With an entire offseason to get back into playing shape, Akers should be the feature back once again. The risk is obvious: can you trust a running back coming back from a once career-killing injury and expect him to pick up where he left off pre-injury? It’s hard to say anything definitively, but it would not shock many people if the work was a bit more diversified this year.




Van Jefferson, WR

At pick 154, you have a shot at the Rams WR2. Not saying that this is a lock. Jefferson has not been the threat he may have been drafted to be in the second round, but there is at least a chance that Allen Robinson didn’t perform well because he just couldn’t. He’ll be playing at age 29 which is not unheard of to drop off, especially when you’re the WR1 to guys like Blake Bortles, Mitch Trubisky, Andy Dalton, and most recently Justin Fields in his rookie season under Matt Nagy. Jefferson will be on the field as the third option behind Kupp and Robinson, but if he continues to win routes and ARob struggles, watch out for Van.

*note, Van Jefferson had knee surgery and will be out for a few weeks in camp*


Deep Sleeper


Kyren Williams, RB

The best receiving back on the team may be RB Kyren Williams. If the combine had not happened, he would not be a deep sleeper because he would have been drafted to fill a role similar to RB Kenneth Gainwell in Philadelphia. He can take the receiving load, but he’s also a willing runner. He is better when he can one cut and run through an opening much like RB Sony Michel, who found success in this offense last season. He is also a solid pass-blocking RB so his third-down usage may pop up early in the season. Given that RB Darrell Henderson is a free agent next offseason, Kyren could immediately fill that role. The Rams aren’t going to pony up the cash to another RB, much less another that can’t stay on the field. With all the uncertainty around the team’s backfield, Kyren is worth a shot in deep leagues and dynasty.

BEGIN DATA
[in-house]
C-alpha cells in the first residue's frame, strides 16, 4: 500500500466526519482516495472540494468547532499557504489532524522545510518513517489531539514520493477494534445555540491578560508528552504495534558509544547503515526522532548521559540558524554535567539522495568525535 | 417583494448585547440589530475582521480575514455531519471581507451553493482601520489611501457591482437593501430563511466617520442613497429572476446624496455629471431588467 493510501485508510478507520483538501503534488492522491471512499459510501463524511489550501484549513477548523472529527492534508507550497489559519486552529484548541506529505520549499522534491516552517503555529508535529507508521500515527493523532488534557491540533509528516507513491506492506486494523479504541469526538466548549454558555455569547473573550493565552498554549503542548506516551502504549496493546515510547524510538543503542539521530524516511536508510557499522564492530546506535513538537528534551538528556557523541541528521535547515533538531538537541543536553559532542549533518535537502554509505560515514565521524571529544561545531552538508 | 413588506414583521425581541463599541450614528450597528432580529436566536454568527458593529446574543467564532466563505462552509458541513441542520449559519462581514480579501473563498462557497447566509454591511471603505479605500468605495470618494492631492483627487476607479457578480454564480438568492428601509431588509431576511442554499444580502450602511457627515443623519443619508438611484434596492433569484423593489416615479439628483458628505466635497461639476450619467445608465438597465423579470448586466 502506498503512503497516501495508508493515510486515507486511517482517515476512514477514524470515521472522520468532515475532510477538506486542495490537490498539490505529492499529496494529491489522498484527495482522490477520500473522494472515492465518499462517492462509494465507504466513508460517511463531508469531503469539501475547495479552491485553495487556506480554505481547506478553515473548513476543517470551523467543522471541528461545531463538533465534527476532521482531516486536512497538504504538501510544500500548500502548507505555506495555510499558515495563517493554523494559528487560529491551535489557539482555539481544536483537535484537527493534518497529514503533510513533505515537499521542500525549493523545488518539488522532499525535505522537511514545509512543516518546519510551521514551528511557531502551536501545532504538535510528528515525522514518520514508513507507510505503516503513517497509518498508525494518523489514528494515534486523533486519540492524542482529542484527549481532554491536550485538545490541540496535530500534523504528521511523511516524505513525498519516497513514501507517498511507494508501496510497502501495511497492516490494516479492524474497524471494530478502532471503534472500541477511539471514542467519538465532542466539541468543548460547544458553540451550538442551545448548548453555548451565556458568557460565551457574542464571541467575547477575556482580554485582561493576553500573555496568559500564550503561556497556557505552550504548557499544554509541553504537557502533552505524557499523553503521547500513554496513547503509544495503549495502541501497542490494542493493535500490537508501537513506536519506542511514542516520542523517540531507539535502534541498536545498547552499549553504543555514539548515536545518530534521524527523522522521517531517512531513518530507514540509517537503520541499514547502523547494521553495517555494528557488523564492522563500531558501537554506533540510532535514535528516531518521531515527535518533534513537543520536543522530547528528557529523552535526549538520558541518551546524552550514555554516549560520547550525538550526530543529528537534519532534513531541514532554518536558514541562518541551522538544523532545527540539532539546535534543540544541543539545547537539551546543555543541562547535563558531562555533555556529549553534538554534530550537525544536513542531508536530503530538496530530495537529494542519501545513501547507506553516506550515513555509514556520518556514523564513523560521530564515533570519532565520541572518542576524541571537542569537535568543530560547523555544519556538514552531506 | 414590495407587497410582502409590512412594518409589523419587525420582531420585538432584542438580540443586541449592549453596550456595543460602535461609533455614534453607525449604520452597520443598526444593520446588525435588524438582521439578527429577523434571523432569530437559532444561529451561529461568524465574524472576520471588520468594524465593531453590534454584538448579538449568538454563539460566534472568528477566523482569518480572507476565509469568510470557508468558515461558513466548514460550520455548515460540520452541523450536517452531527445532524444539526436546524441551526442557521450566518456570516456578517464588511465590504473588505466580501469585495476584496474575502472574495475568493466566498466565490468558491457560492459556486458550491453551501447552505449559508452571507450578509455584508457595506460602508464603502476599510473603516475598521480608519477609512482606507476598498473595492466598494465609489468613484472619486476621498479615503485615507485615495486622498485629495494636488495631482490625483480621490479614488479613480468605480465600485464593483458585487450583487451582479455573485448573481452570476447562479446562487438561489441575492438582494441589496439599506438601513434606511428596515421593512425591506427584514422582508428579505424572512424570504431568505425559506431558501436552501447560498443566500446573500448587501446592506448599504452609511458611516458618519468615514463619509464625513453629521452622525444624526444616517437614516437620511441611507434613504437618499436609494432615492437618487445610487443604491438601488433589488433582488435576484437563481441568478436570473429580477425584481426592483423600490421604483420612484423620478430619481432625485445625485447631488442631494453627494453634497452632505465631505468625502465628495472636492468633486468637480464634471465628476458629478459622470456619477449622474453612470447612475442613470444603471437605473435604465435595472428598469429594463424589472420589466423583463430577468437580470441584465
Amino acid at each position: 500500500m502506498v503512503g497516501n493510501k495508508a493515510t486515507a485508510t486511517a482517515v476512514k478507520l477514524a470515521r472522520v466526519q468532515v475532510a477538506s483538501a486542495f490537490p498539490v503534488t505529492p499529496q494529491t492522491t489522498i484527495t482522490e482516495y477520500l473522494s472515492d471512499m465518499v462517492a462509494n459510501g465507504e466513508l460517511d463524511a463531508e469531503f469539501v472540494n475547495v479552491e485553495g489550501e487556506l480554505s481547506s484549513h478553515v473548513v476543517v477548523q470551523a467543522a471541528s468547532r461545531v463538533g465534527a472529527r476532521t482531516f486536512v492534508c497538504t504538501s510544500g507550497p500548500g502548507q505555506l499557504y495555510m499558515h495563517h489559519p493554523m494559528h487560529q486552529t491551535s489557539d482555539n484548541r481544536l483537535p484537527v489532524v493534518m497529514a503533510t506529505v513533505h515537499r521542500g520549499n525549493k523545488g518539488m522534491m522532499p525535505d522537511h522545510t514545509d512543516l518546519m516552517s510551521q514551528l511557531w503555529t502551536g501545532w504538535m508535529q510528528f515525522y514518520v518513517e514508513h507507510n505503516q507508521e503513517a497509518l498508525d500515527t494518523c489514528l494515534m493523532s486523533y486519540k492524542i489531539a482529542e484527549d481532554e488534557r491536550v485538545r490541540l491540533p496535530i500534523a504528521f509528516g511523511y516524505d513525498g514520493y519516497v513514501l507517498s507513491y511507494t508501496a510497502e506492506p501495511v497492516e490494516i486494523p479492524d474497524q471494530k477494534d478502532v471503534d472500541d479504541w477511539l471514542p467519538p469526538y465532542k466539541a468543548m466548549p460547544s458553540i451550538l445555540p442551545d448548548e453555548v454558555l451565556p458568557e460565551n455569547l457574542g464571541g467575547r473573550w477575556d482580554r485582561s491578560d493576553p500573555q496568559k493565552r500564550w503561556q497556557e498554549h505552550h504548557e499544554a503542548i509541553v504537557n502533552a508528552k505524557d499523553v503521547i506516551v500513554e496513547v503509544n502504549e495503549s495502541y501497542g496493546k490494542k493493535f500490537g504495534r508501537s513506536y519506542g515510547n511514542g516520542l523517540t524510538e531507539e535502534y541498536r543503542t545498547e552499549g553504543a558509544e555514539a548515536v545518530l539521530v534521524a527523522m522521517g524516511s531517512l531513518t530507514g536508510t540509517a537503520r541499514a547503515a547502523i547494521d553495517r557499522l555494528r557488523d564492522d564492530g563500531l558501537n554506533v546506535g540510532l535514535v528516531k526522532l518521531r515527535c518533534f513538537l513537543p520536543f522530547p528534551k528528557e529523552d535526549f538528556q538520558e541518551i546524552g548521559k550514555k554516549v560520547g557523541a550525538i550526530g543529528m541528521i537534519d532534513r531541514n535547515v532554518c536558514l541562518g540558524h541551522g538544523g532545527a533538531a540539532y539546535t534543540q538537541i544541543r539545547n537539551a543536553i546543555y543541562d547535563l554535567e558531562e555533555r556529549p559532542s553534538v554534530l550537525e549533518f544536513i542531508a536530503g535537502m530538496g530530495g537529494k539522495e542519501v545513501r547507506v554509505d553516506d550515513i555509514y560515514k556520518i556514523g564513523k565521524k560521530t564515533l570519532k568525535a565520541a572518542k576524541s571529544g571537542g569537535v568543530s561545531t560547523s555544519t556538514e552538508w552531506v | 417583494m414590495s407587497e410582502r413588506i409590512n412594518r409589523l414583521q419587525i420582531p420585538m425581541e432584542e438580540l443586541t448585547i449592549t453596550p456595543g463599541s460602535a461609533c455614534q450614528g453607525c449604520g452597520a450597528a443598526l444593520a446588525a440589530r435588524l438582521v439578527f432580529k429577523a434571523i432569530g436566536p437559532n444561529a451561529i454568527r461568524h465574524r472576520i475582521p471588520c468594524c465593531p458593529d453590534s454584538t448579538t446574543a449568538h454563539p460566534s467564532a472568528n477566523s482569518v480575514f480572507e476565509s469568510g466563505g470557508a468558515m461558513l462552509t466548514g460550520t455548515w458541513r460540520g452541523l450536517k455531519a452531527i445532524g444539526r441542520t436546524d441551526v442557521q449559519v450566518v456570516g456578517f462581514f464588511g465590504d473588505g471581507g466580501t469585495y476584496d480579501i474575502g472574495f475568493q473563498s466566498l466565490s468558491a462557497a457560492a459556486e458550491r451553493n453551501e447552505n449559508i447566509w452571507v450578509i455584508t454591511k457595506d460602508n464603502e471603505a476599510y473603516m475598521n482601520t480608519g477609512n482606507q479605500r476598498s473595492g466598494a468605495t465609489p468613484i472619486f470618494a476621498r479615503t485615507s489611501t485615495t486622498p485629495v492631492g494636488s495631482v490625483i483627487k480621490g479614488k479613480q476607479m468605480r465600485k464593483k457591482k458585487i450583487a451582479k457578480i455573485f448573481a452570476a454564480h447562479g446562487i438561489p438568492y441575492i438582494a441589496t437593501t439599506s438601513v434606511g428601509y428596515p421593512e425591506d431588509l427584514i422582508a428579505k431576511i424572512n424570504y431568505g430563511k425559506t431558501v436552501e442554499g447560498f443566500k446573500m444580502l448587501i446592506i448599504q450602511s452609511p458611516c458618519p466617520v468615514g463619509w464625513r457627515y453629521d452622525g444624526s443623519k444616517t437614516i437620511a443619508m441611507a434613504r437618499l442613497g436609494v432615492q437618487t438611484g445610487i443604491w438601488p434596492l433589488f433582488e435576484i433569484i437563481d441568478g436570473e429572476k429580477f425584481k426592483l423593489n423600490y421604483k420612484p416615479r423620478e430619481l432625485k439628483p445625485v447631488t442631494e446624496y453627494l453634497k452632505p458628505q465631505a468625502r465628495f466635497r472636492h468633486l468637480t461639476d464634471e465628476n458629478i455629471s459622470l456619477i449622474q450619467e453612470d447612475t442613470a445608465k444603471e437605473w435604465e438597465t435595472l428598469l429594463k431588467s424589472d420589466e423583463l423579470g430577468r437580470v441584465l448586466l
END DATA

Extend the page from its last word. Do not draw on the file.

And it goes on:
Bust Candidate


Matt Stafford, QB

It has become obvious that the landscape of the NFL is shifting to a more athletic, more dynamic QB style and fantasy football is changing with it. Running QBs are the new Konami Code and those with no rushing upside are getting left far behind. Though solid mainstays on the field, you can no longer pay up for yardage and touchdowns when an entire season may tally under 100 yards of rushing. Currently, Stafford is being drafted inside the top 100 at QB 11 which is what he finished last year in terms of points per game with 19.4. That was his ceiling. The team was built with all-stars around him, the running game was non-existent, and Cooper Kupp, statistically, put up a Jerry Rice-like season.

The days of the statuesque quarterback are ending, and it just isn’t wise drafting a 34-year-old QB at his ceiling price when you can get someone like QB Jameis Winston 80 picks later to get almost the same ppg. Better yet, draft a guy like QB Trey Lance that you can get in a similar range and give yourself a shot at league winning upside.


Feature image by Michael Packard (@CollectingPack on Twitter)/Photography by Bob Kupbens, Kevin Reece, Kiyoshi Mio + Andy Lewis / Icon Sportswire